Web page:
Time will tell, I know, but in the meantime, life is a tangled dysfunctional mess.

Advertisements
Featured

The very beginning . . .

For my whole life, I have always felt like a bit of a square peg in a round hole.  I get along with people, sometimes, on the surface level, but have always found myself constantly longing for something deeper.  I have been lucky.  I am married, most of the time happily married, and have a small, very tight network of friends.  I had always attributed it to just being weird and intelligent, with an out of the box set of interests, that just didn’t appeal to most people.  In walks the Myers Briggs test.  I was instantly hooked.  I’m an INTJ female, which encompasses a lowly 0.8% of the population.  All of my experiences during childhood, and the quest for a significant other, were instantly explained.

Continue reading “The very beginning . . .”

Houston, part une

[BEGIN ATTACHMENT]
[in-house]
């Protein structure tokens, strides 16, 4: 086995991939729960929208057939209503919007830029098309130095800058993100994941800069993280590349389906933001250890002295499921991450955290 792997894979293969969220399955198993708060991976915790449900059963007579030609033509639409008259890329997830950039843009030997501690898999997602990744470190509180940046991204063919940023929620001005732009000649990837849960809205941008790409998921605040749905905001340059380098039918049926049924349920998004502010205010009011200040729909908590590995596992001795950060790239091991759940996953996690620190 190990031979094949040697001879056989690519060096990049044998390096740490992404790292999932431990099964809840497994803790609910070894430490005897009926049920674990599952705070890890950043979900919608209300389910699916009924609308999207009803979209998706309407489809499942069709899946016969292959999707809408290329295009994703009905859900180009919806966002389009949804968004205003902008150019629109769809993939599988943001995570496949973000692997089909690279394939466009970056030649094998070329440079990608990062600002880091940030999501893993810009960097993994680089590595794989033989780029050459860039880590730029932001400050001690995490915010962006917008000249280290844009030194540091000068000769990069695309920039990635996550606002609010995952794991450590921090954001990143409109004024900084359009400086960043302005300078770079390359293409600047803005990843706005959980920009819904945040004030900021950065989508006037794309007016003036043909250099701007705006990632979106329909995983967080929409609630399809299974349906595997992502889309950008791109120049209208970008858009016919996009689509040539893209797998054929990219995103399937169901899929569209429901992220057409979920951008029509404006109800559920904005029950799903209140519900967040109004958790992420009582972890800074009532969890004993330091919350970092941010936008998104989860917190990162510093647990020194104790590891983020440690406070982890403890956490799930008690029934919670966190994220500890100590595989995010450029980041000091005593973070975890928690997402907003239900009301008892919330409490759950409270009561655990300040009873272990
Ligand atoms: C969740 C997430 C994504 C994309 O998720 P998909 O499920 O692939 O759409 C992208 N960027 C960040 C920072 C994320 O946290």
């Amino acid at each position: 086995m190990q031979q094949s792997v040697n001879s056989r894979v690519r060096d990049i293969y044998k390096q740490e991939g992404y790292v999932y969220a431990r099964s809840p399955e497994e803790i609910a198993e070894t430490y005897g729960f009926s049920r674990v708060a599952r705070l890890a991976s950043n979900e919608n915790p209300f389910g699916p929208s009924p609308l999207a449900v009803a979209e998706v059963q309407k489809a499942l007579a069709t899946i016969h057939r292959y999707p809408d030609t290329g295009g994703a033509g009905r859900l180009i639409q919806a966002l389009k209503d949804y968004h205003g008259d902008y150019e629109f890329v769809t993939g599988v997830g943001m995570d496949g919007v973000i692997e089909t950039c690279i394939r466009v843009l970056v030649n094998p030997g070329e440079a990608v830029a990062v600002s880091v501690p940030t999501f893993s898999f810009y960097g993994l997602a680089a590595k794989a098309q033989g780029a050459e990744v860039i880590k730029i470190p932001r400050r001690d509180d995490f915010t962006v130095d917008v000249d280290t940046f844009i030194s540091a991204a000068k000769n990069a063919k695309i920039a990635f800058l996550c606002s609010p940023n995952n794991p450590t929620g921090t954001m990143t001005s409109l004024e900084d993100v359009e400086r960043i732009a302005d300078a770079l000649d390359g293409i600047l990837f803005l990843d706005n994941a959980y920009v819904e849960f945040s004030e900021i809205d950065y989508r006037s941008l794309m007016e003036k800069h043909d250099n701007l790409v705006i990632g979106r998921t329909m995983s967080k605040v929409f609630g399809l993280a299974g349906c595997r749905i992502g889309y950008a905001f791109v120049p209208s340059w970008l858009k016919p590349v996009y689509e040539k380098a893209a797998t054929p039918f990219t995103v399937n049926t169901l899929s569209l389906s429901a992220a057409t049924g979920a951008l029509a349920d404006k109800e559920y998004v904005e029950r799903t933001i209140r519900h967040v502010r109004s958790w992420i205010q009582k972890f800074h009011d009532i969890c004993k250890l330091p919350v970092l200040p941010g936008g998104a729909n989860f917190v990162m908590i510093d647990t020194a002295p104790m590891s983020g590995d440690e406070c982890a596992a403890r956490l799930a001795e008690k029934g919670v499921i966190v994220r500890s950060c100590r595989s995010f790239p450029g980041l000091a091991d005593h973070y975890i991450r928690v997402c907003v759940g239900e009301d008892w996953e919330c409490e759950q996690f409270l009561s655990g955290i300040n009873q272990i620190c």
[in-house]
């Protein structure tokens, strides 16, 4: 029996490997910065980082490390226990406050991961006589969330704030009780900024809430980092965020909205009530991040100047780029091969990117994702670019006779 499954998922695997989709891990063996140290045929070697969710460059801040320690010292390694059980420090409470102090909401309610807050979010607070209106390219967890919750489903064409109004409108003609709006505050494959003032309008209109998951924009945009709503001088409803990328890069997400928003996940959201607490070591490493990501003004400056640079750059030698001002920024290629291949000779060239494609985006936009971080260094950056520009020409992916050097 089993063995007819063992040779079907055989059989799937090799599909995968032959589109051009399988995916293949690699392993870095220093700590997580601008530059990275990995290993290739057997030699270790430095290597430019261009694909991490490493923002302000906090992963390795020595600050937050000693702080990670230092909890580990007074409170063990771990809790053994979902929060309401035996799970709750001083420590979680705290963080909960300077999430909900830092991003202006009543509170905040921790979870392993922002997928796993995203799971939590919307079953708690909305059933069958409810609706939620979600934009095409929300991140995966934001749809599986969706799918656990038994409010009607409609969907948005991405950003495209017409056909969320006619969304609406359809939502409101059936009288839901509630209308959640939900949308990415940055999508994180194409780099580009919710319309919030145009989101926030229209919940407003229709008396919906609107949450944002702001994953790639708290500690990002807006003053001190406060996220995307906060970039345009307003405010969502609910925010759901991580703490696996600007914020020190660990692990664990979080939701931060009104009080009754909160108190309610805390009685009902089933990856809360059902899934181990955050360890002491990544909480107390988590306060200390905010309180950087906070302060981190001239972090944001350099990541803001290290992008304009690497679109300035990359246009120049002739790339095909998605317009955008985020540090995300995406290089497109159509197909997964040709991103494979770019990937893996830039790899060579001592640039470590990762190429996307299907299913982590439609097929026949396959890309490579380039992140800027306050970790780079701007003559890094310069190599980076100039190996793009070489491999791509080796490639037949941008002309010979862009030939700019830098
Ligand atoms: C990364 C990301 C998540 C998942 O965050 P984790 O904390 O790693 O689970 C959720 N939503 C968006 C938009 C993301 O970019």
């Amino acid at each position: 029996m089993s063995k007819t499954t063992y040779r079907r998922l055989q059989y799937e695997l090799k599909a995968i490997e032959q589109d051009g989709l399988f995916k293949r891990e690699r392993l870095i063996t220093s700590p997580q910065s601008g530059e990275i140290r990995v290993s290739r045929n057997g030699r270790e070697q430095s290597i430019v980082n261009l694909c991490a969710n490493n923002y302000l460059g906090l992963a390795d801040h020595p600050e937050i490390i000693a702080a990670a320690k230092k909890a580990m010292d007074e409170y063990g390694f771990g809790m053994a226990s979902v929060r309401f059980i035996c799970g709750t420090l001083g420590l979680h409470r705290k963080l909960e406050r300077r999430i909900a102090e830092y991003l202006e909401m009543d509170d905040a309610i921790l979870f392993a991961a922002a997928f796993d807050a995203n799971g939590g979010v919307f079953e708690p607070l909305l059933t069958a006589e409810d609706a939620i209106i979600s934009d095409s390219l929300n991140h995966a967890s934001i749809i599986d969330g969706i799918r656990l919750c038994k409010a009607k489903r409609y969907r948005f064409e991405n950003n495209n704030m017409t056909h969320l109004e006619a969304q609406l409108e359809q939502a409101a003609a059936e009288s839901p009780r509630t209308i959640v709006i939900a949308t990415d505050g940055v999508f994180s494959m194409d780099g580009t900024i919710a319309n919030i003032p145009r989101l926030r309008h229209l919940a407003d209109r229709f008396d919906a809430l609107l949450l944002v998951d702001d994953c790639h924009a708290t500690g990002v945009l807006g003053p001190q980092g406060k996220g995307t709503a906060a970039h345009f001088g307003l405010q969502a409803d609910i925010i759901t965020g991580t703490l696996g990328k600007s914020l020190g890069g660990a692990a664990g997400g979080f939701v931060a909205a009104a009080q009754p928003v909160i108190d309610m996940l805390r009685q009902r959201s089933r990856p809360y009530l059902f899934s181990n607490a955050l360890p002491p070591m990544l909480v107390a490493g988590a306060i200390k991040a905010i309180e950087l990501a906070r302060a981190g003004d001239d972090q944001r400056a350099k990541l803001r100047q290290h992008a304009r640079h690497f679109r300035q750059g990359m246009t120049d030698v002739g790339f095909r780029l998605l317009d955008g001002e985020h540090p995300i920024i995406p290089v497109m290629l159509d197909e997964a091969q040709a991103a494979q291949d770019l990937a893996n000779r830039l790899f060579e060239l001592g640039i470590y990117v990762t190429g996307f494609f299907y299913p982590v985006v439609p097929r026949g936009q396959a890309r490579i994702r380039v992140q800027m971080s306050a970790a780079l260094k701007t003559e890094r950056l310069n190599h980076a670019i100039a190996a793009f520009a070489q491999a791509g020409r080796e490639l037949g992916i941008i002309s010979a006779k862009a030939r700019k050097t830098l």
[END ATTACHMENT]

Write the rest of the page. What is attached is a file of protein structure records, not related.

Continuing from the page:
I apologize for any typos. I type this from my phone today, and I will be the first to say that I am a lousy texter. Today, I got up at 4am to make the four hour drive to Houston with my dad. As I type, he’s resting in our hotel room and I am watching people buzz around the lobby, while listening to Mozart’s Requiem. Despite technically being funeral music, the Requiem is really beautiful. I’ve been listening to it on and off most of a week now. It’s a love my dad and I mutually share.

Tomorrow is kind of a big deal. It kind of determines the future. I have many many more thoughts but not the energy or desire to text them into a phone.

To be continued….

It rhymes with Snot

This weekend, I ventured a bit out of my comfort zone.  I will be the first to admit that when experimenting with substances, my knowledge is limited.  Very limited.  I’m quite comfortable with booze.  I’ve been around other substances, but have always been concerned with experimenting as you don’t necessarily know where it came from, and what all is in it, etc., but in light of the legalization of a certain substance in a certain number of states, coming across unadulterated edibles of choice is not what it used to be.  I was with experienced folks, who knew exactly how to dose me.  A great time was had by all.  2 gummies and a 5mg capsule (yes, 25 mg.  I apparently metabolize the stuff about like I do pain meds, and unlike how I handle alcohol) over about 3 hours, and there was nothing that would not make me laugh.  The Olympics are a great thing to watch when high.  I’m pretty sure there is a diet coke commercial that I’ll never quite see the same way.